* Reduce candies and desserts.
* Use less salt. Drink alcohol in moderation Williams, 1988, 288-291
Aerobic Exercise as Prevention Against DM and CVD
Physical activity has been shown to decrease the risk of developing CVD (Brenes, Dearwater, Shapera, LaPorte, & Collins, 1986) and DM. However, activities of daily living in people with SCI are not sufficient to maintain muscular and cardiopulmonary systems (Janssen, Van Oers, Van Der Woude, & Hollander, 1994). Therefore, supplemental exercise training is desirable for people with SCI in order to develop and maintain fitness to subsequently decrease the risk of developing DM and CVD. In one study, eight people exercised for one hour daily, stair climbing, over a period of six weeks. It was found that physical exercise decreased the risk factors for DM considerably (43%), more than that which had been reported with the drugs metformin (16-25%) or troglitazone (about 20%) (Perseghin et al., 1996). Another study demonstrated that men with SCI following eight weeks of moderate intensity wheelchair exercise decreased their total cholesterol (-8%), increased their high density lipoprotein levels (20%), and decreased their low-density lipoprotein-cholesterol levels (15%) (Hooker & Wells, 1989). These beneficial alterations in the blood lipid and lipoprotein profiles translate into a 20% reduction in risk of CVD (Hooker & Wells, 1989). Therefore, it is important for people with SCI to engage in regular physical activity so that DM and CVD can be prevented.
Aerobic training for people with SCI has been limited to upper body exercise, yet there are still many other unexplored opportunities for people with SCI to be physically active. For example, arm crank exercise, wheeling exercise, wheelchair basketball, and wheelchair tennis all provide great fitness benefits (Janssen et al., 1994). Although upper body exercise is beneficial, the relatively small mass of upper body musculature available for exercise (in people with SCI) does not elicit a sufficient magnitude of cardiopulmonary and cardiovascular responses during exercise (Astrand & Rodahl, 1977; Vokac, Bell, Bautz-Holter, & Rodahl, 1975). Prolonged excessive upper body endurance exercise for individuals with SCI can be stressful on upper body joints and muscles, particularly on shoulders and wrists which are required for self-care and wheelchair mobility (Ragnarrson et al., 1991). Overuse injuries to the upper body are commonly seen in people who have lived many years with a SCI and may negatively affect a person's well being and quality of life (Ragnarsson et al., 1991). Therefore, functional electrical stimulation, FES-assisted exercise, another mode of aerobic exercise has been introduced to people with SCI.
FES-Assisted Lower Body Exercise
Advanced computer technology has made it possible to stimulate multiple paralyzed muscle groups sequentially for long periods of time in order to produce relatively complex motor activities such as pedaling a cycle ergometer (Hooker, Scremin, Mutton, Kunkel, Cagle, 1995; Figoni, et al., 1988; Ragnarsson, 1988). The ERGYS system is a computer-controlled bicycle which applies electrical stimulation through surface electrodes to the buttocks, front and back of the thigh in a sequence to allow pedaling at 50 rpm for up to 30 minutes (Glaser, 1994). ERGYS can be used alone or in combination with arm exercise to improve musculoskeletal, peripheral, and cardiovascular fitness for people with SCI (Glaser, 1994; Krauss et al., 1993). It also results in improved circulation of the lower limbs, improved cardiovascular fitness (Andrews & Wheeler, 1995; Glaser, 1994), and decreased incidences of pressure sores and blood clots (Petrofsky & Stacy, 1992). Also, ERGYS exercise has the potential to decrease risk factors associated with DM and CVD in people with SCI. ERGYS exercise increases physical activity and stimulates the large paralyzed mass of denervated leg and gluteal muscles which results in body composition changes (Burnham et al., 1996) that may consequently decrease cholesterol levels in blood and improve glucose metabolisms (Brenes et al., 1986).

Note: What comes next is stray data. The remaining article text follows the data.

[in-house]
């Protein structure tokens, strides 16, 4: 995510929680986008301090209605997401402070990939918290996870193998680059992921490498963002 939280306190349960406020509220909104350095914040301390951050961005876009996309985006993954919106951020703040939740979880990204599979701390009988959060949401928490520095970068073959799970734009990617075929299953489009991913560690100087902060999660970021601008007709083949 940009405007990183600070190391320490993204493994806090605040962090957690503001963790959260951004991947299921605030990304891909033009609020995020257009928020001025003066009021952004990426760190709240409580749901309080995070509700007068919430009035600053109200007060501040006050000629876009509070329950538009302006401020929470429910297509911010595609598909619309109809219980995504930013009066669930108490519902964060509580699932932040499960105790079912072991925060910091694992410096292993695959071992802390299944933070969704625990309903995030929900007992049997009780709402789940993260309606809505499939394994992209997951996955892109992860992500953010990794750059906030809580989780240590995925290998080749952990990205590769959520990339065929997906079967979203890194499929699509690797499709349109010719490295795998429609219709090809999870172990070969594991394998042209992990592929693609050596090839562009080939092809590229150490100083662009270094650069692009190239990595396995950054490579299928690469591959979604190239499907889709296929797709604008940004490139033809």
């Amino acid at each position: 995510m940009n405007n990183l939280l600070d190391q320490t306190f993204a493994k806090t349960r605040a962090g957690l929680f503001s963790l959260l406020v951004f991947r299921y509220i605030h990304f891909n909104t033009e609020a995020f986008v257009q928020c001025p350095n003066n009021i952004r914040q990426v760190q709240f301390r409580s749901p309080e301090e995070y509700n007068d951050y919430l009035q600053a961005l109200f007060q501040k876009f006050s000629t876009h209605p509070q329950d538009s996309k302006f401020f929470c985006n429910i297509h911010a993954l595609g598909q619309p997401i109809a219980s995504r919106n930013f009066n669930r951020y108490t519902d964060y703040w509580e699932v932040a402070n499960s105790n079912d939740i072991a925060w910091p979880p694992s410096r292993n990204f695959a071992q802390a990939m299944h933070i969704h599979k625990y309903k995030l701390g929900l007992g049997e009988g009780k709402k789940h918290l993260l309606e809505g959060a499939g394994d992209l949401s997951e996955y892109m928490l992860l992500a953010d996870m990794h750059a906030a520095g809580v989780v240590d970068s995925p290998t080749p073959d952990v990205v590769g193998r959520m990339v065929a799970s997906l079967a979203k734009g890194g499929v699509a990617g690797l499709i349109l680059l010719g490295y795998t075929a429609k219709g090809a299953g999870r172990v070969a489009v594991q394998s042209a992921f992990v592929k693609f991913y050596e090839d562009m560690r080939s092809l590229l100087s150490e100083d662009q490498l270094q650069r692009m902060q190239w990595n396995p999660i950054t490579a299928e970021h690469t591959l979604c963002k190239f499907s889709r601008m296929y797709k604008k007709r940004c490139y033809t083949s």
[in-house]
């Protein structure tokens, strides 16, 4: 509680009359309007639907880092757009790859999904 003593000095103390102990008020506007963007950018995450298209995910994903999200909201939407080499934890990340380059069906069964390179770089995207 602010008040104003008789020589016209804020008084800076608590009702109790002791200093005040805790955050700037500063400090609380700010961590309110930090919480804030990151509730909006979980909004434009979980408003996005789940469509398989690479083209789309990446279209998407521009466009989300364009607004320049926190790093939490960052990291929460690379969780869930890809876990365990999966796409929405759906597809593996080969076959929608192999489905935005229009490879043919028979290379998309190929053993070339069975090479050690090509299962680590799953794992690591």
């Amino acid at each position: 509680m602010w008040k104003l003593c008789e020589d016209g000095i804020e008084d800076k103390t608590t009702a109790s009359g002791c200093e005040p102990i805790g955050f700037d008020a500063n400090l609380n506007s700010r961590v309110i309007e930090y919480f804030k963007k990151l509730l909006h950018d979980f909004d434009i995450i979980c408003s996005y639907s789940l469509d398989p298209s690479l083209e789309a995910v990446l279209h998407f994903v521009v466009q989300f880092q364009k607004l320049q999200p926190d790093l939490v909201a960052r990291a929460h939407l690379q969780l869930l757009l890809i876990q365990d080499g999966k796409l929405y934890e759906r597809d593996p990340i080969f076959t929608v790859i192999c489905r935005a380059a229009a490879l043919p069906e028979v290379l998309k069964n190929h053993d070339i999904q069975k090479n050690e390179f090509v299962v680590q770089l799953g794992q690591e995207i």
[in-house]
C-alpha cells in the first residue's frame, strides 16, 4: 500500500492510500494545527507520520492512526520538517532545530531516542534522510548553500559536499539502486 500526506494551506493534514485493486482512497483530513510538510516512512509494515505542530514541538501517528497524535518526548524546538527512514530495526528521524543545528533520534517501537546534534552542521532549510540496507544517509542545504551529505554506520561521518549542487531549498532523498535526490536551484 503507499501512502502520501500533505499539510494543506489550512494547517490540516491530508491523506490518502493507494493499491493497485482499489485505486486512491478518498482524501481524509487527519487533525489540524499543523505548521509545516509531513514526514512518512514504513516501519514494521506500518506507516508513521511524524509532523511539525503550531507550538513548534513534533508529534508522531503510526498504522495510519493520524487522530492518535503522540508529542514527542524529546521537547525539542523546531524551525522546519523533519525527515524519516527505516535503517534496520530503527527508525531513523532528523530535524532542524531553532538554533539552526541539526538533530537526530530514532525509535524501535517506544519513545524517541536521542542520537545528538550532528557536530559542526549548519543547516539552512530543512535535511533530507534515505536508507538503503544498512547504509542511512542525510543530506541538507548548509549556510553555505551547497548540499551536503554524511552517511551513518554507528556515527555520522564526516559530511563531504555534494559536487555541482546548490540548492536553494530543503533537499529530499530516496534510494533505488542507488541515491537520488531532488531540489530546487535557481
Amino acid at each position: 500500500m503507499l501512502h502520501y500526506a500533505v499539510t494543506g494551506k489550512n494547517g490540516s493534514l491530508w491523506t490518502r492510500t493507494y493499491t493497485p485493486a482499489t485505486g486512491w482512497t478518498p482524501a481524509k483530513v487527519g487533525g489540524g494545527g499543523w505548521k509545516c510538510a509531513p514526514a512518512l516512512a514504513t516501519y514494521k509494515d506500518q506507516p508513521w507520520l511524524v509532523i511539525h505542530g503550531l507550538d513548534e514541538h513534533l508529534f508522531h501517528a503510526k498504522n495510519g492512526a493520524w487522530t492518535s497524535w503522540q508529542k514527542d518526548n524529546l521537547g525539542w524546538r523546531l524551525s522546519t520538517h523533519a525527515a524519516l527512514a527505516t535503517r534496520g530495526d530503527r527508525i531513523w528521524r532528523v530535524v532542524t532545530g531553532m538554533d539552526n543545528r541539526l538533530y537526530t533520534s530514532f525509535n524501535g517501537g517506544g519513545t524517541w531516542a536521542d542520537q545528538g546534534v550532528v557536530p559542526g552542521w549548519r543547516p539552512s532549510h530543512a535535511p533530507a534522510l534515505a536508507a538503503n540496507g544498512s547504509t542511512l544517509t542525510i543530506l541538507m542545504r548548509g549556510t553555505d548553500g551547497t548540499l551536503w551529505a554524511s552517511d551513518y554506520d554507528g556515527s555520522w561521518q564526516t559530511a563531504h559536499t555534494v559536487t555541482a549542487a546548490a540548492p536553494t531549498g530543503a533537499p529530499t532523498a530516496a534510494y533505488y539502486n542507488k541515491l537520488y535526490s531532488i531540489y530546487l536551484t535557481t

Summary and Recommendations
People with SCI have an increased risk of DM and CVD due primarily to a sedentary lifestyle and a large mass of paralyzed muscle. Exercise and diet have proven to be the best ways to prevent and treat both DM and CVD. Physical activity combined with diet in persons with SCI is therefore desirable to help prevent secondary complications and improve quality of life. Upper body exercise alone may increase physical activity level but does not stimulate the large mass of paralyzed muscles which is the main reason for the increased incidence of DM and CVD. FES-assisted exercise improves circulation of the lower limbs, cardiovascular fitness, and decreases the incidence of pressure sores and blood clots. In summary, exercise, notably upper body exercise and FES-assisted exercise, is recommended as a means of increasing physical activity and developing cardiopulmonary fitness to decrease the risk of developing DM and CVD.
The information in this article was presented to people in the Edmonton community in order to educate and raise awareness on ways to prevent diabetes and cardiovascular disease. From this seminar, we hoped to recruit participants for post graduate work. The seminar was supported by the Spinal Cord Injury Treatment Centre Society (SCITCS), The Great Canadian Bagel, and Blimpies. We would like to thank Louise Miller, Robert Burnham, Garry Wheeler, Rick Gingras and Neil Pierce and Larry Pempleit from the Alberta Paraplegic Association for their contributions to the seminar. We would also like to thank the many volunteers who helped us conduct the seminar. Michael Penkman, Tony Webster, Birgit Siefort, and Mandy Korthe. Many thanks to the Therapeutic Alliance and the Alberta Paraplegic Foundation for their financial contributions to the resulting research.
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Christine B. Weiss is a Master's student in Adapted Physical Activity in the Department of Physical Education and Recreation at the University of Alberta. Her research is investigating the effects of exercise on lipid levels in people with spinal cord injury.
Justin Y. Jeon is a Master's student in Adapted Physical Activity in the Department of Physical Education and Recreation at the University of Alberta. His research is examining the effects of exercise on glucoregulation, insulin sensitivity, and diabetes mellitus in people with spinal cord injury.
Miyoung Suh is a doctoral student in the faculty of Agricultural, Food, and Nutritional Science. Her research is investigating the effects of fatty acid metabolism on the retina of the eye.
Robert D. Steadward is a professor in the University of Alberta's Faculty of Physical Education & Recreation. He is Founding Director of the Rick Hansen Centre, a fitness, health, lifestyle, and research facility for people with disabilities, and is President of the International Paralympic Committee, world-governing body for athletes with disabilities.…